Renowned physicist Stephen Hawking died on March 14, 2018—also known as Pi Day—at age 76. The scientist stands out for his significant contributions to the field of cosmology, the study of the origin and development of the universe. During his career, Hawking became a cultural icon who tried to make scientific concepts accessible to the wider community.

His 1988 book, A Brief History of Time, set a Guinness World Record by staying on the Sunday Times best-seller list for four and a half years. Still, the book’s discussion of concepts like time, space, black holes, and the Big Bang proved to be a bit complex for non-scientists, and Hawking liked to joke that it was the least-read, most-purchased book in history. That’s why in 2005, he published a more accessible version of the original called A Briefer History of Time.

Hawking was so well-known that during his lifetime, he appeared on TV shows like Star TrekThe SimpsonsThe Big Bang Theory, and Last Week Tonight with John Oliver. In addition, actor Eddie Redmayne won an Oscar for his portrayal of Hawking in The Theory of Everything. But despite his popularity, there’s still a lot you might not know about him.

Hawking was diagnosed with amyotrophic lateral sclerosis (ALS), or Lou Gehrig’s disease, when he was only 21. ALS affects the nerve cells involved in voluntary muscle movement, decreasing a person’s ability to move and speak over time. Usually, symptoms develop after age 50, and lead to death within a few months or years.

So when doctors diagnosed Hawking with ALS at the extremely young age of 21, the predicted he would only live a couple of years. Instead, he lived for 55 more years.

“The human race,” he said, “is so puny compared to the universe that being disabled is not of much cosmic significance.”

Hawking began using crutches after his diagnosis in the ‘60s, and resisted transitioning to a wheelchair. But once he started, he was reportedly a pretty wild driver.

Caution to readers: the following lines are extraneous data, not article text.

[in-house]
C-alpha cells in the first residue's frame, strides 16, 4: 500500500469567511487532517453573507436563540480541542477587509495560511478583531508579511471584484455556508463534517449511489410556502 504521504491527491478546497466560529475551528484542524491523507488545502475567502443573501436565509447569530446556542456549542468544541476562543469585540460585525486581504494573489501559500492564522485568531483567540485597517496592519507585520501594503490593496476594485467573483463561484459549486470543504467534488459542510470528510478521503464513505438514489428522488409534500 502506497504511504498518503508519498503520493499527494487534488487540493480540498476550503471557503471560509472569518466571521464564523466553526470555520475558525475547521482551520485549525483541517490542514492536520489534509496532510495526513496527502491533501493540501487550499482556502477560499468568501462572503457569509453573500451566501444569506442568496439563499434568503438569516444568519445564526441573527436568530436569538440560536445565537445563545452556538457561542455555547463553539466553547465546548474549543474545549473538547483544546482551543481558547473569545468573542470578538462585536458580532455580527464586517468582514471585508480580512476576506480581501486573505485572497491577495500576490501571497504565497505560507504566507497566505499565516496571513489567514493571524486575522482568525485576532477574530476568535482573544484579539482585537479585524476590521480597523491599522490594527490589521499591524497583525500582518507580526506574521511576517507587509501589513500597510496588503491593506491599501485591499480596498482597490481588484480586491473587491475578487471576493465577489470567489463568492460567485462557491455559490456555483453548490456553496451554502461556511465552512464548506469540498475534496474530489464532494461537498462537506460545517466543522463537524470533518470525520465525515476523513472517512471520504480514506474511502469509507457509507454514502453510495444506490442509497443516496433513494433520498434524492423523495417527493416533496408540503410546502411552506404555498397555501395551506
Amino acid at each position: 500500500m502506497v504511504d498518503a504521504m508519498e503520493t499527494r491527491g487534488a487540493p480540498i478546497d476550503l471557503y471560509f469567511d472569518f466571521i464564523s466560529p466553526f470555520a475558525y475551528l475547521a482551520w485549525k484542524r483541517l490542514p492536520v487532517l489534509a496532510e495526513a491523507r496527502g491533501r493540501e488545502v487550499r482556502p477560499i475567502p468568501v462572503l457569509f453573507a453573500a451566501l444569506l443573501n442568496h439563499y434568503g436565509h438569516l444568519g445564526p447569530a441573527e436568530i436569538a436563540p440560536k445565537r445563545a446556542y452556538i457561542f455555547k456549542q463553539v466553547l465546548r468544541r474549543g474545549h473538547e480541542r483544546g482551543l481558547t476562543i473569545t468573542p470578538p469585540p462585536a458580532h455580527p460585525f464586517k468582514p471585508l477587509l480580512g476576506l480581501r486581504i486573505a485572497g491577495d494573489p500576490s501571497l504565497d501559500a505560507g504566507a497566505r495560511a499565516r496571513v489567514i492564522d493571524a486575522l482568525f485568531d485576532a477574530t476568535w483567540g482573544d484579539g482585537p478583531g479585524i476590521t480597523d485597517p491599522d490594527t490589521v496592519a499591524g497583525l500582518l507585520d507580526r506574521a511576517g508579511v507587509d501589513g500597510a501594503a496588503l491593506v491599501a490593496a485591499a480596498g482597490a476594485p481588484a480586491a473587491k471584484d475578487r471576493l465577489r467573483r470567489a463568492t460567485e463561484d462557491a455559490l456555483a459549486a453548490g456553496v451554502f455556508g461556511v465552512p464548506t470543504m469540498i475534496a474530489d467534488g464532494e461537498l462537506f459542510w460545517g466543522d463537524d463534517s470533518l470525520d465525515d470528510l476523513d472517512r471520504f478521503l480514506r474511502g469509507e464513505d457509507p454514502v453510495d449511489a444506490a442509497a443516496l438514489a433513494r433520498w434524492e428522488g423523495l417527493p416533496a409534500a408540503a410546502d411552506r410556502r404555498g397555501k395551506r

“There’s an apocryphal story out there—I don’t know if it’s true—that he actually ran over Prince Charles’ toes,” says Kristine M. Larsen, a professor astronomy at Central Connecticut State University and author of Stephen Hawking: A Biography.

“He definitely liked to dance in his wheelchair on the dance floor,” she says. “I remember seeing him wiz through conferences in his wheelchair.” After one incident where he crashed his wheelchair and broke his hip, he also joked “about being a bad driver.”<

Hawking is known for his theoretical contributions to science. But like any scientist, he didn’t always get everything right the first time; and he had a reputation for placing and losing bets on scientific concepts.

In 1975, he bet physicist Kip Thorne a Penthouse subscription that an astronomical object known as Cygnus X-1 was not a black hole. Later, he also bet someone an encyclopedia over Hawking’s claim that information gets lost in black holes, and wagered $100 that no one would ever discover the Higgs boson. Eventually, he lost all three of these bets.

Despite these misplaced bets, Hawkins did get a lot of things right.

“Among his first theoretical discoveries was his prediction that black holes should radiate,” Larsen says. “But when he first came up with this idea and presented it to his colleagues, they thought it was rubbish.”

However, once his calculations for this theory went through scientific peer-review, “they found that yes, this is what the laws of physics as we understand them predict,” she says. “That black holes under the right circumstances should evaporate, should radiate.”

This scientific concept is now known as “Hawking radiation,” and remains one of his biggest contributions to cosmology.

Hawking believed that developing better technology was imperative for humans’ survival. But he was also very concerned about the pursuit of artificial intelligence, or A.I.

“Alongside the benefits, A.I. will also bring dangers, like powerful autonomous weapons, or new ways for the few to oppress the many,” he said in 2014 at the launch for the Centre for the Future of Intelligence at Cambridge University.

“In the future, A.I. could develop a will of its own—a will that is in conflict with ours,” he continued. “The rise of powerful A.I. will be either the best, or the worst thing, ever to happen to humanity. We do not yet know which.”

The subject was personal for Hawking because, despite his fears about where A.I. would lead, he benefited greatly from advances in the field. Starting in 2008, Hawking communicated by tensing his cheek. Using technology that could detect these cheek movements, a machine learning algorithm translated these into sound, gradually getting better and quicker at translating as it learned from Hawking’s speech patterns.